10 things you didn’t know about The Stone Roses’ classic debut album
5 May 2019, 21:00 | Updated: 5 May 2019, 21:01
As the classic Roses debut turns 30, Radio X takes a look behind the masterpiece delivered by Ian Brown, John Squire, Reni and Mani.
The Stone Roses released their debut album 30 years ago, at the beginning of May 1989. It was an instant classic and was a huge success in the indie chart, but only made Number 32 on the national charts on 13 May 1989. The album achieved its highest position on its original release - Number 19 - on 3 February 1990. The highest the album ever got was No 5 in 2009, 20 years after it first hit the shops!
Ian Brown didn’t really want to be adored
Brown told Clash Magazine in 2009 that he was trying to say: “If you want to be adored, it's like a sin, like lust or gluttony or something like that.”
Peter Hook was originally supposed to produce the album
The New Order bassist was at the mixing desk for the Roses’ first single for the Silvertone label, Elephant Stone. However, he had to head off to Ibiza to record New Order’s long-awaited album Technique, which Factory Records needed urgently to pay some of their debts from owning the Hacienda club.
Who did actually produce The Stone Roses’ debut album?
John Leckie started his production career as a tape operator at Abbey Road studios in early 1970, meaning he worked on both John Lennon and George Harrison’s first post-Beatles albums. Leckie became a freelance producer in 1978, twiddling the knobs for The Human League, Simple Minds and Public Image Ltd. The same year he worked with The Stone Roses, Leckie had also produced some tracks for the first album by The La’s, which were ultimately not used.
Where was The Stone Roses’ debut album recorded?
The LP was recorded partly at Rockfield Studios in Wales (where Queen recorded Bohemian Rhapsody), Konk studios in Hornsey (owned by The Kinks) and Battery Studios, formerly known as Morgan Studios in Willesden, where Paul McCartney had secretly taped some of his first solo album in 1970.
Some of the songs on the album date as far back as 1985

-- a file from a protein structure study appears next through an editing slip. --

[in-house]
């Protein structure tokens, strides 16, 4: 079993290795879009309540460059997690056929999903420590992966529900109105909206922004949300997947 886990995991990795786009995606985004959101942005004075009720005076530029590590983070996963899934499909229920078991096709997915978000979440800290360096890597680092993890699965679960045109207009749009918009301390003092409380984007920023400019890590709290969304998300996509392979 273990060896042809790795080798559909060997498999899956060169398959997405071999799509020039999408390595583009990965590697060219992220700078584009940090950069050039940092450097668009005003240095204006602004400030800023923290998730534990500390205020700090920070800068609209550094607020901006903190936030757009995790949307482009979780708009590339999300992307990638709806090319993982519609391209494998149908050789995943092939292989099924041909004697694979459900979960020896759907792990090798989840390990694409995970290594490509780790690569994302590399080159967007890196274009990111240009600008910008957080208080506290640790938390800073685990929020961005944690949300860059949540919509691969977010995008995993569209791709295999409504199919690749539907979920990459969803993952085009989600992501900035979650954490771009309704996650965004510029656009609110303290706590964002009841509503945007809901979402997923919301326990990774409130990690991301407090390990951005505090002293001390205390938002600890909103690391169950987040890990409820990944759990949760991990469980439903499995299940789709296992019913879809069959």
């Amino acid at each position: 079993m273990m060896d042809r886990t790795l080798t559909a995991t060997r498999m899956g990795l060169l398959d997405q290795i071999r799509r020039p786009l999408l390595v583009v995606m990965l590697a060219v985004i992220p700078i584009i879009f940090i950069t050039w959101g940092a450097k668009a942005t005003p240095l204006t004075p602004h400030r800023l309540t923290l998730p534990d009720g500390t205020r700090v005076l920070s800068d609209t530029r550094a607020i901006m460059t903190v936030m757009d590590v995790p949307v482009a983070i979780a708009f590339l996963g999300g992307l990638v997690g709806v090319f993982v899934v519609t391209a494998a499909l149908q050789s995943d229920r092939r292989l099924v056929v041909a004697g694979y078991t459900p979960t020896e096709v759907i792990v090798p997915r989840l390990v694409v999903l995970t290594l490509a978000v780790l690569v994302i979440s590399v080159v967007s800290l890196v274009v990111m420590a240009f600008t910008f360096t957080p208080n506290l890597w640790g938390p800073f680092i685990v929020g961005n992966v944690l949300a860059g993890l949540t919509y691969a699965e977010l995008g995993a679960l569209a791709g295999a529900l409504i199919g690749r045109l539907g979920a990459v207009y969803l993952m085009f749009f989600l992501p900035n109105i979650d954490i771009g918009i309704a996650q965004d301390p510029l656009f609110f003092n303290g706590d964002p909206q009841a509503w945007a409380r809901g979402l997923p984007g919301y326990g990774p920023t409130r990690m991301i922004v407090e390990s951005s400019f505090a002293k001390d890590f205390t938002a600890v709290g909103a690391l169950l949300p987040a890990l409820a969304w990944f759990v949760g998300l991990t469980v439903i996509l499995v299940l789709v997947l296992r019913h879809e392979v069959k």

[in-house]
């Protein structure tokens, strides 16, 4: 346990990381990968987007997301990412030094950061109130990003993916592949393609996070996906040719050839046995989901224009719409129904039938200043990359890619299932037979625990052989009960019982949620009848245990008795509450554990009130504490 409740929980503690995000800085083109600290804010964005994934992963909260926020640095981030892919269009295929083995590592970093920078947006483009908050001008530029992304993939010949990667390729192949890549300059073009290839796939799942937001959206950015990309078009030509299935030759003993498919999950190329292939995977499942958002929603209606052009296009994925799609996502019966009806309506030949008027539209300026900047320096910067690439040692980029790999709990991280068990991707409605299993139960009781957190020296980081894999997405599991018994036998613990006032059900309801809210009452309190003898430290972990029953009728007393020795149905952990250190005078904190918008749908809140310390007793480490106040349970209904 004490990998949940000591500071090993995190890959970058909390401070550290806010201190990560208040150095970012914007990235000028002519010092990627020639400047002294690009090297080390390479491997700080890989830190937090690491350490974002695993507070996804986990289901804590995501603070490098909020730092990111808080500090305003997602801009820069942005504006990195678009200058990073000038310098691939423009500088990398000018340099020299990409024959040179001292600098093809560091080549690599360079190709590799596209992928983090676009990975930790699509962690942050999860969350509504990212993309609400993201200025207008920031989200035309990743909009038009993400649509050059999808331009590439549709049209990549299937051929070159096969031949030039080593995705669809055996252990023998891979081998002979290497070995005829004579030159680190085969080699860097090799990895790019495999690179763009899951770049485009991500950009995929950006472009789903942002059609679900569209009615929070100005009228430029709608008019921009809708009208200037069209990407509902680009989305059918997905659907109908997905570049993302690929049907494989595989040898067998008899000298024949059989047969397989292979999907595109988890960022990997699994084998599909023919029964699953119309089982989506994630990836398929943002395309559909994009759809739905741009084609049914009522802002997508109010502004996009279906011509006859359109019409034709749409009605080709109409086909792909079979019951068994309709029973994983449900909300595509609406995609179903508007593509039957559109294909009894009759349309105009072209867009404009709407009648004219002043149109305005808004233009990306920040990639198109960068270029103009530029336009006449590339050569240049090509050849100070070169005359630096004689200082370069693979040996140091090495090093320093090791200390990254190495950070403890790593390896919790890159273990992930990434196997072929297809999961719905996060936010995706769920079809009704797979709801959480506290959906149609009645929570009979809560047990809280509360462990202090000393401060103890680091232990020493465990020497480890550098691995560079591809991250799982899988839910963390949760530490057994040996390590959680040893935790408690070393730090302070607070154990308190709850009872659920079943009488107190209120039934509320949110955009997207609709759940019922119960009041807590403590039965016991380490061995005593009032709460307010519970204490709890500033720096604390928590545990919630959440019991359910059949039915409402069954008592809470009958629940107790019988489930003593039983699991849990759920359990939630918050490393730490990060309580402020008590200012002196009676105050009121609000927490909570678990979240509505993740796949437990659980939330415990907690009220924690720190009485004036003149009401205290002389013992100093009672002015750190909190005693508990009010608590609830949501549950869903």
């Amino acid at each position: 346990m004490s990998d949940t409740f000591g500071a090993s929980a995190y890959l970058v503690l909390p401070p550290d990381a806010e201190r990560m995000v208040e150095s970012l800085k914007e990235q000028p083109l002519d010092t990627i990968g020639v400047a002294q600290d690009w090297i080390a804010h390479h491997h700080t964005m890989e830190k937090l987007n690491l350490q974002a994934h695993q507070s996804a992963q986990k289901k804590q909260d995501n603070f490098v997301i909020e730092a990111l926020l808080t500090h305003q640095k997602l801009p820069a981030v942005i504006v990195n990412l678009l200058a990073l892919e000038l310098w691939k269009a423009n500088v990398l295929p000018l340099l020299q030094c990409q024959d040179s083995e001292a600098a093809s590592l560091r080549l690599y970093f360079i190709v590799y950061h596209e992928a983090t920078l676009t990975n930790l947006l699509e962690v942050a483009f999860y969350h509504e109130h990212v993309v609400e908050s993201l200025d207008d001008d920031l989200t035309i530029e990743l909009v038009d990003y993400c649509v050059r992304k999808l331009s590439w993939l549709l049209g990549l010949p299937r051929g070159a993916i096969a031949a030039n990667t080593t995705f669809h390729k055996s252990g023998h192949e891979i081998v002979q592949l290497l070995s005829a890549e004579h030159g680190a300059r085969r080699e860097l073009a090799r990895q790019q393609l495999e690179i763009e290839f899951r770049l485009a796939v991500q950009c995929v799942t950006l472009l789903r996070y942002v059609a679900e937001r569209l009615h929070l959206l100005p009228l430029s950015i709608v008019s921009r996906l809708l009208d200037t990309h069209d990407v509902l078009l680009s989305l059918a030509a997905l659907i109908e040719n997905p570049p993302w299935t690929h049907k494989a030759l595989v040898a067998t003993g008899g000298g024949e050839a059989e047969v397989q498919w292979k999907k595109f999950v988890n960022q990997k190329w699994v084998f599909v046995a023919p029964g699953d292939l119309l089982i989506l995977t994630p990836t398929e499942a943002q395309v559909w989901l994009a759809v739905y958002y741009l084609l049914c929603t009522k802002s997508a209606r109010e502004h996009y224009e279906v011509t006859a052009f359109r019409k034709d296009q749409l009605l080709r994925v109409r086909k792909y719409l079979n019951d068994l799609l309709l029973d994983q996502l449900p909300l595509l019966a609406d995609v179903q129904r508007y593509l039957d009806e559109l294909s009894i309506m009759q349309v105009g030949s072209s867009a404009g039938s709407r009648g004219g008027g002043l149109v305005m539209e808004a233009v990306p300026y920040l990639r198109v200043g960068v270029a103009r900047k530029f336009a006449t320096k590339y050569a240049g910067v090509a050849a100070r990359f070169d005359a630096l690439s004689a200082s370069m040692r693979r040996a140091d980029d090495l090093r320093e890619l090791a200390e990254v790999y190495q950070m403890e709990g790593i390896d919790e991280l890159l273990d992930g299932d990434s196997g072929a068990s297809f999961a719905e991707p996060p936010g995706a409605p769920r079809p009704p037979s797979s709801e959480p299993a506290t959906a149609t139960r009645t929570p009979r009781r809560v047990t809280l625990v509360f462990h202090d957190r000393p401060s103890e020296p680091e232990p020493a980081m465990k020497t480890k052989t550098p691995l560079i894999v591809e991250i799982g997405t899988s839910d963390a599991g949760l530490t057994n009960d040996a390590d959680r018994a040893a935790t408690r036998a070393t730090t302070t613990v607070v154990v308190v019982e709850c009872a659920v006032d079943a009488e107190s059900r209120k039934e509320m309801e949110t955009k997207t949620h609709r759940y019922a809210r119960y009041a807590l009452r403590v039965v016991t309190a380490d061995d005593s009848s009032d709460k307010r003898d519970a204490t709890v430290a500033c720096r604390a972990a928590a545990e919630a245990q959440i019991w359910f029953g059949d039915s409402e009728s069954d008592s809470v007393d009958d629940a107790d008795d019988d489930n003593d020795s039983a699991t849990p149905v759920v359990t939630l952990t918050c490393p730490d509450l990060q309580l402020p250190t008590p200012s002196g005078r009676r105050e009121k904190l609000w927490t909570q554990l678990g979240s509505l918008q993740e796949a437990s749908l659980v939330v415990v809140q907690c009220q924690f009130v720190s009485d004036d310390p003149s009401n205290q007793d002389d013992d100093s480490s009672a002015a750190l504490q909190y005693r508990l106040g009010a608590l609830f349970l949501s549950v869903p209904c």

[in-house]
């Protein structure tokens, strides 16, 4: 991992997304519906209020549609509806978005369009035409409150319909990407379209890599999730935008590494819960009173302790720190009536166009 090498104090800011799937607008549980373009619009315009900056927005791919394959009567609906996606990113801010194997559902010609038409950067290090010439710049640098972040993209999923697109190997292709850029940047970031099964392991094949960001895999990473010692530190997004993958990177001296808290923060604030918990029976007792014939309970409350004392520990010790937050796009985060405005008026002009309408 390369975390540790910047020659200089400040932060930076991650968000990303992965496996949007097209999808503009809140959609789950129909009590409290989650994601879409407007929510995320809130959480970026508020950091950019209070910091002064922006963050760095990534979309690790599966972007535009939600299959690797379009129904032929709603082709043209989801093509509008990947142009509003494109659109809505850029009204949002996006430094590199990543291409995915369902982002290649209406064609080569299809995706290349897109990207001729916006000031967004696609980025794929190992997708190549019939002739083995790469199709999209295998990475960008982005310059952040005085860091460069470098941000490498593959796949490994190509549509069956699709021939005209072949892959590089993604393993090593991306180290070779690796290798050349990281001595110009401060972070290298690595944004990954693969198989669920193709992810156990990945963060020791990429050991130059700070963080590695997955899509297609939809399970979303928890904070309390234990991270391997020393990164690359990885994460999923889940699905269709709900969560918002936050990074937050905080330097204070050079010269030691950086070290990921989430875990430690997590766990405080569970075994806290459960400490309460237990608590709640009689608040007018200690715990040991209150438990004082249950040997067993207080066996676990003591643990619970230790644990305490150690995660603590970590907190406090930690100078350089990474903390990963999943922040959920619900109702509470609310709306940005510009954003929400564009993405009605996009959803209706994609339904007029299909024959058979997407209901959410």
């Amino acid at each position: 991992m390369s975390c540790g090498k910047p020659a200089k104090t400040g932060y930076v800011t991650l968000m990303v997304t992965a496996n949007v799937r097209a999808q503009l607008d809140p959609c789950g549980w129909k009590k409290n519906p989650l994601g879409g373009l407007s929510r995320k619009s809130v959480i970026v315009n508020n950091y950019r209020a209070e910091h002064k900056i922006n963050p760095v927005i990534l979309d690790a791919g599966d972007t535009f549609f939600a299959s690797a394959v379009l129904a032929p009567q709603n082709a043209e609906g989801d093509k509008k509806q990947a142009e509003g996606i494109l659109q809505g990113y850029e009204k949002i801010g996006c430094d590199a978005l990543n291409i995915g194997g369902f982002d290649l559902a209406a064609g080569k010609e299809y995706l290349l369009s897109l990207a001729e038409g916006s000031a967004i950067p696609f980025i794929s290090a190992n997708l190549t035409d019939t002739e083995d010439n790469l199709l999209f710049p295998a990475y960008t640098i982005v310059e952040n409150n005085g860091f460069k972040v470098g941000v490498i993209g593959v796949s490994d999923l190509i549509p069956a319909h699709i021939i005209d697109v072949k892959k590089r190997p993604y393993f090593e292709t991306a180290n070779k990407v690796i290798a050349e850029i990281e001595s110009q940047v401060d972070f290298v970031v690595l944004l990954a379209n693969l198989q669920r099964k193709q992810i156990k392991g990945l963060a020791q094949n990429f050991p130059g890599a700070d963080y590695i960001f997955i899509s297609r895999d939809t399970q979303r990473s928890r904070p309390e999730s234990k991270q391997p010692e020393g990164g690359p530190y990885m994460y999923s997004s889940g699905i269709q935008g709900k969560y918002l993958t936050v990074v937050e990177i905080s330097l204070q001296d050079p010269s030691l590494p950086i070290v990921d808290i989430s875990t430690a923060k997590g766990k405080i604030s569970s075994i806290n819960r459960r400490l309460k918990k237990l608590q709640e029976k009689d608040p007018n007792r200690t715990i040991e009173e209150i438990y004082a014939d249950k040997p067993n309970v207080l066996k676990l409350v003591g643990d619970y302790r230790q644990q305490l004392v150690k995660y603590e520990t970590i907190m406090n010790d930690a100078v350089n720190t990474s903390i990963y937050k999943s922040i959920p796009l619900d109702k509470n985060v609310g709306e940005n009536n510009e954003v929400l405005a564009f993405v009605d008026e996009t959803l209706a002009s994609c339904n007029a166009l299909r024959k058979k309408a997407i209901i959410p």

In those days, the band were signed to Thin Line Records. The Roses recorded some demos with the legendary producer Martin Hannett, the man behind the sound of Joy Division. Included in the sessions were versions of I Wanna Be Adored, Shoot You Down, Waterfall and Sugar Spun Sister.
What’s the correct track listing of the Stone Roses’ debut album?
Fool’s Gold also wasn’t on the original album - it was issued as a double A-side in November 1989, over six months after the LP, and was added to later issues of the record.
The track listing of the original vinyl edition of The Stone Roses was:
I Wanna Be Adored
She Bangs The Drums
Bye Bye Badman
Elizabeth My Dear
(Song For My) Sugar Spun Sister
Made Of Stone
Shoot You Down
This Is The One
I Am The Resurrection
Who designed the album cover?
The Roses’ artwork was painted by guitarist John Squire, who also customised the band’s equipment. The name of the painting on the sleeve also gave name to a song: Bye Bye Badman. The lemons were included on the cover art as a further reference to the song: the lyrics are about a documentary Squire and Brown watched about the student riots in Paris in May 1968. The students would suck on lemons to combat the effects of the tear gas the police were using.
Where was the photo on the back cover taken?
The photo of The Stone Roses performing was shot during the band’s performance on the TV show The Other Side Of Midnight, hosted by Mar Manchester himself, Tony Wilson.
On the 15 January 1989 episode, Wilson introduced a band that he had, until this point, “seriously disliked” for their “rock ’n’ roll stance”. After hearing their Elephant Stone single, he changed his mind.
He said: “’89 begins, then, with a complete admission of error on my part - big apologies.” And then The Stone Roses played Waterfall. For many music fans, it was their first exposure to the group. Keep an eye out for Cressa, the Roses’ own Bez, dancing away in the background.
I Am The Resurrection is based on a Beatles riff
The bass line was inspired by the classic 1966 Fab Four track Taxman, written by George Harrison. Reni told Clash Music: “Mani would play the riff backwards during sound-checks and we played along over the top for a laugh. Finally we said, Let’s do this joke-song properly and see what happens.”
The backing track to Don’t Stop is rather familiar
It’s actually the previous song, Waterfall, played backwards, with Ian Brown singing the new lyrics over the top.
The music press thought hip hop and The Cure were better
In December 1989, NME listed The Stone Roses as the second best album to come out that year: No 1 was De La Soul’s 3 Feet High And Rising (which is still an excellent record). Melody Maker, the other big music weekly, had the LP in fourth place - after The Cure’s Disintegration, Doolittle by Pixies and Kate Bush’s The Sensual World!